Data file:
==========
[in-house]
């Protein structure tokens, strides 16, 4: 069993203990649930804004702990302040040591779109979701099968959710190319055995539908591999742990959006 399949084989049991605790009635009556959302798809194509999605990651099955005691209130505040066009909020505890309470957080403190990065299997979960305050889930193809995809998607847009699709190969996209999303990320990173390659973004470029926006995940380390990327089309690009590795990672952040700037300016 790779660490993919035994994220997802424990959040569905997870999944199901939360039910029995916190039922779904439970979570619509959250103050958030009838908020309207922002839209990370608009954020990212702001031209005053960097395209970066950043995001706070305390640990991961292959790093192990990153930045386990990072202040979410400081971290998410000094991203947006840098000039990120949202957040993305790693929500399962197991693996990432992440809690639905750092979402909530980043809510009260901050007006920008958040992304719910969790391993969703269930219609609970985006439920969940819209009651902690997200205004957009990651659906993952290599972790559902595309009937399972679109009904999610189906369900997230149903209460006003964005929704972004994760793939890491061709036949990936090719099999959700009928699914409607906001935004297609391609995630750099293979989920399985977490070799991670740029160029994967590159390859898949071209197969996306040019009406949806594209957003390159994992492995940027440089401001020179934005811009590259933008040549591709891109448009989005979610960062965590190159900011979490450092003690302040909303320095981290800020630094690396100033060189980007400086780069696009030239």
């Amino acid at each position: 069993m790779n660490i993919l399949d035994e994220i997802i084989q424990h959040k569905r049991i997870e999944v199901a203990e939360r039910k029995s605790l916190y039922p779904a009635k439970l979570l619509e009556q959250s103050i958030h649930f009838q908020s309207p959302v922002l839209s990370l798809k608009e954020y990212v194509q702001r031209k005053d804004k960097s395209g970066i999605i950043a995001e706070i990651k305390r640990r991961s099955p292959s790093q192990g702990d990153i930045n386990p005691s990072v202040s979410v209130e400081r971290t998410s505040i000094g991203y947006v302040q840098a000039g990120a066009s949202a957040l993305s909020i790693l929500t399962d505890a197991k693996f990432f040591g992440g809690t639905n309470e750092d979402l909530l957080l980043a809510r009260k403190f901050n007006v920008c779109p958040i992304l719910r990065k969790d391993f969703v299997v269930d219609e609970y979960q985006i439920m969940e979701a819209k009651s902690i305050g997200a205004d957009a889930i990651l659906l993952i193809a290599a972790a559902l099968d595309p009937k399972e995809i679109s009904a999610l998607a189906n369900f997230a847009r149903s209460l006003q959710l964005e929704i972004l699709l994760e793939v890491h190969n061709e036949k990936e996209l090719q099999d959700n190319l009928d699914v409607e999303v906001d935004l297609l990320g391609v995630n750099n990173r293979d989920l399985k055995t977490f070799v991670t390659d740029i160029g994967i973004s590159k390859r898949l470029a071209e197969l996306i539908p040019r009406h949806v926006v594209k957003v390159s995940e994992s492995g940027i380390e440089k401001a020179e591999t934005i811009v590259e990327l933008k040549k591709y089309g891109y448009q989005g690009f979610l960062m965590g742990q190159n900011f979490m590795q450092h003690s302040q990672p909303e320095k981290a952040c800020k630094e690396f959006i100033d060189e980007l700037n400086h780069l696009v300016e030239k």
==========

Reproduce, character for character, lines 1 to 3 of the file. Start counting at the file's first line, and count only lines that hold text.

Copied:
[in-house]
């Protein structure tokens, strides 16, 4: 069993203990649930804004702990302040040591779109979701099968959710190319055995539908591999742990959006 399949084989049991605790009635009556959302798809194509999605990651099955005691209130505040066009909020505890309470957080403190990065299997979960305050889930193809995809998607847009699709190969996209999303990320990173390659973004470029926006995940380390990327089309690009590795990672952040700037300016 790779660490993919035994994220997802424990959040569905997870999944199901939360039910029995916190039922779904439970979570619509959250103050958030009838908020309207922002839209990370608009954020990212702001031209005053960097395209970066950043995001706070305390640990991961292959790093192990990153930045386990990072202040979410400081971290998410000094991203947006840098000039990120949202957040993305790693929500399962197991693996990432992440809690639905750092979402909530980043809510009260901050007006920008958040992304719910969790391993969703269930219609609970985006439920969940819209009651902690997200205004957009990651659906993952290599972790559902595309009937399972679109009904999610189906369900997230149903209460006003964005929704972004994760793939890491061709036949990936090719099999959700009928699914409607906001935004297609391609995630750099293979989920399985977490070799991670740029160029994967590159390859898949071209197969996306040019009406949806594209957003390159994992492995940027440089401001020179934005811009590259933008040549591709891109448009989005979610960062965590190159900011979490450092003690302040909303320095981290800020630094690396100033060189980007400086780069696009030239």
């Amino acid at each position: 069993m790779n660490i993919l399949d035994e994220i997802i084989q424990h959040k569905r049991i997870e999944v199901a203990e939360r039910k029995s605790l916190y039922p779904a009635k439970l979570l619509e009556q959250s103050i958030h649930f009838q908020s309207p959302v922002l839209s990370l798809k608009e954020y990212v194509q702001r031209k005053d804004k960097s395209g970066i999605i950043a995001e706070i990651k305390r640990r991961s099955p292959s790093q192990g702990d990153i930045n386990p005691s990072v202040s979410v209130e400081r971290t998410s505040i000094g991203y947006v302040q840098a000039g990120a066009s949202a957040l993305s909020i790693l929500t399962d505890a197991k693996f990432f040591g992440g809690t639905n309470e750092d979402l909530l957080l980043a809510r009260k403190f901050n007006v920008c779109p958040i992304l719910r990065k969790d391993f969703v299997v269930d219609e609970y979960q985006i439920m969940e979701a819209k009651s902690i305050g997200a205004d957009a889930i990651l659906l993952i193809a290599a972790a559902l099968d595309p009937k399972e995809i679109s009904a999610l998607a189906n369900f997230a847009r149903s209460l006003q959710l964005e929704i972004l699709l994760e793939v890491h190969n061709e036949k990936e996209l090719q099999d959700n190319l009928d699914v409607e999303v906001d935004l297609l990320g391609v995630n750099n990173r293979d989920l399985k055995t977490f070799v991670t390659d740029i160029g994967i973004s590159k390859r898949l470029a071209e197969l996306i539908p040019r009406h949806v926006v594209k957003v390159s995940e994992s492995g940027i380390e440089k401001a020179e591999t934005i811009v590259e990327l933008k040549k591709y089309g891109y448009q989005g690009f979610l960062m965590g742990q190159n900011f979490m590795q450092h003690s302040q990672p909303e320095k981290a952040c800020k630094e690396f959006i100033d060189e980007l700037n400086h780069l696009v300016e030239k």